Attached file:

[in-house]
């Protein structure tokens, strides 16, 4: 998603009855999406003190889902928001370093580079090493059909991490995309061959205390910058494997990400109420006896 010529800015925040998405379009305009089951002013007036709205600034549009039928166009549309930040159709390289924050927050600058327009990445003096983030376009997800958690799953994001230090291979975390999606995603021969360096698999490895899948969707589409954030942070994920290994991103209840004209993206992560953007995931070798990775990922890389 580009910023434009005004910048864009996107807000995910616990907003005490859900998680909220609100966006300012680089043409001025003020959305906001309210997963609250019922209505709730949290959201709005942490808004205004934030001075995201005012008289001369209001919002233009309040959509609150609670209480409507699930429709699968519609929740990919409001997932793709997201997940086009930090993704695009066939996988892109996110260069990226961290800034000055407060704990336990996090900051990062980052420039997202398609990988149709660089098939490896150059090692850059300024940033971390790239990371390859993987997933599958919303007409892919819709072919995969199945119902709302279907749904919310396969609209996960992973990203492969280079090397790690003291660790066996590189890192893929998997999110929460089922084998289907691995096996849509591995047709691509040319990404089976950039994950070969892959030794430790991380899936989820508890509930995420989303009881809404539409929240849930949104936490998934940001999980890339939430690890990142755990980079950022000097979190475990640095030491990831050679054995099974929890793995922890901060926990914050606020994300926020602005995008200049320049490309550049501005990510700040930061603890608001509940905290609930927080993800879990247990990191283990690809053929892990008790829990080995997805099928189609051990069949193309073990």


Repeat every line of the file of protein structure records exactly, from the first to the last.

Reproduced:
[in-house]
């Protein structure tokens, strides 16, 4: 998603009855999406003190889902928001370093580079090493059909991490995309061959205390910058494997990400109420006896 010529800015925040998405379009305009089951002013007036709205600034549009039928166009549309930040159709390289924050927050600058327009990445003096983030376009997800958690799953994001230090291979975390999606995603021969360096698999490895899948969707589409954030942070994920290994991103209840004209993206992560953007995931070798990775990922890389 580009910023434009005004910048864009996107807000995910616990907003005490859900998680909220609100966006300012680089043409001025003020959305906001309210997963609250019922209505709730949290959201709005942490808004205004934030001075995201005012008289001369209001919002233009309040959509609150609670209480409507699930429709699968519609929740990919409001997932793709997201997940086009930090993704695009066939996988892109996110260069990226961290800034000055407060704990336990996090900051990062980052420039997202398609990988149709660089098939490896150059090692850059300024940033971390790239990371390859993987997933599958919303007409892919819709072919995969199945119902709302279907749904919310396969609209996960992973990203492969280079090397790690003291660790066996590189890192893929998997999110929460089922084998289907691995096996849509591995047709691509040319990404089976950039994950070969892959030794430790991380899936989820508890509930995420989303009881809404539409929240849930949104936490998934940001999980890339939430690890990142755990980079950022000097979190475990640095030491990831050679054995099974929890793995922890901060926990914050606020994300926020602005995008200049320049490309550049501005990510700040930061603890608001509940905290609930927080993800879990247990990191283990690809053929892990008790829990080995997805099928189609051990069949193309073990």